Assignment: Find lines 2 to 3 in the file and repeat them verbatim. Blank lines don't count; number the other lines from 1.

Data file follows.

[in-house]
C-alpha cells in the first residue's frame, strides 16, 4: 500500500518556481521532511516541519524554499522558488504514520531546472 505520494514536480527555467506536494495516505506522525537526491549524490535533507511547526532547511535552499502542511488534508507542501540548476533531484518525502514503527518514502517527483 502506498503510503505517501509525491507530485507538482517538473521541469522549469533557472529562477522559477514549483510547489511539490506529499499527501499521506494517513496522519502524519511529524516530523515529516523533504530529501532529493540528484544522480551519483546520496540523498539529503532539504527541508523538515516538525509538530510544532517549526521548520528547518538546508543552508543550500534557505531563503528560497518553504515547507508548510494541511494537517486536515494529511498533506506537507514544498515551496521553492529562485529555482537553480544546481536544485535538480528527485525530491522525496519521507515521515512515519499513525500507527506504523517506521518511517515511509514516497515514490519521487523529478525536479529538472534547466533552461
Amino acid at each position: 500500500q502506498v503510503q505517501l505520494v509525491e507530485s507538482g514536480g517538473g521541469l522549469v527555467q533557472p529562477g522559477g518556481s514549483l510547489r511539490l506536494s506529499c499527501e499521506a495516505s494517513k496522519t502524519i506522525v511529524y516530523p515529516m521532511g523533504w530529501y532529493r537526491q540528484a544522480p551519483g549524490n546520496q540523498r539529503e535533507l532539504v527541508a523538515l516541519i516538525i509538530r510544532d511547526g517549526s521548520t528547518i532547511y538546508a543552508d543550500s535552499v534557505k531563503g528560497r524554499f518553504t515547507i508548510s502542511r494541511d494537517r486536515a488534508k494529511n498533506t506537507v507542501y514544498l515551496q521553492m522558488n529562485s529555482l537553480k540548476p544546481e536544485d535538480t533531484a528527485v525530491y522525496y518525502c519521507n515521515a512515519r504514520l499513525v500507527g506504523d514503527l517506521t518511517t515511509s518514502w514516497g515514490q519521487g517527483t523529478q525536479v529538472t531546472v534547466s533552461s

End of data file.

C-alpha cells in the first residue's frame, strides 16, 4: 500500500518556481521532511516541519524554499522558488504514520531546472 505520494514536480527555467506536494495516505506522525537526491549524490535533507511547526532547511535552499502542511488534508507542501540548476533531484518525502514503527518514502517527483 502506498503510503505517501509525491507530485507538482517538473521541469522549469533557472529562477522559477514549483510547489511539490506529499499527501499521506494517513496522519502524519511529524516530523515529516523533504530529501532529493540528484544522480551519483546520496540523498539529503532539504527541508523538515516538525509538530510544532517549526521548520528547518538546508543552508543550500534557505531563503528560497518553504515547507508548510494541511494537517486536515494529511498533506506537507514544498515551496521553492529562485529555482537553480544546481536544485535538480528527485525530491522525496519521507515521515512515519499513525500507527506504523517506521518511517515511509514516497515514490519521487523529478525536479529538472534547466533552461
Amino acid at each position: 500500500q502506498v503510503q505517501l505520494v509525491e507530485s507538482g514536480g517538473g521541469l522549469v527555467q533557472p529562477g522559477g518556481s514549483l510547489r511539490l506536494s506529499c499527501e499521506a495516505s494517513k496522519t502524519i506522525v511529524y516530523p515529516m521532511g523533504w530529501y532529493r537526491q540528484a544522480p551519483g549524490n546520496q540523498r539529503e535533507l532539504v527541508a523538515l516541519i516538525i509538530r510544532d511547526g517549526s521548520t528547518i532547511y538546508a543552508d543550500s535552499v534557505k531563503g528560497r524554499f518553504t515547507i508548510s502542511r494541511d494537517r486536515a488534508k494529511n498533506t506537507v507542501y514544498l515551496q521553492m522558488n529562485s529555482l537553480k540548476p544546481e536544485d535538480t533531484a528527485v525530491y522525496y518525502c519521507n515521515a512515519r504514520l499513525v500507527g506504523d514503527l517506521t518511517t515511509s518514502w514516497g515514490q519521487g517527483t523529478q525536479v529538472t531546472v534547466s533552461s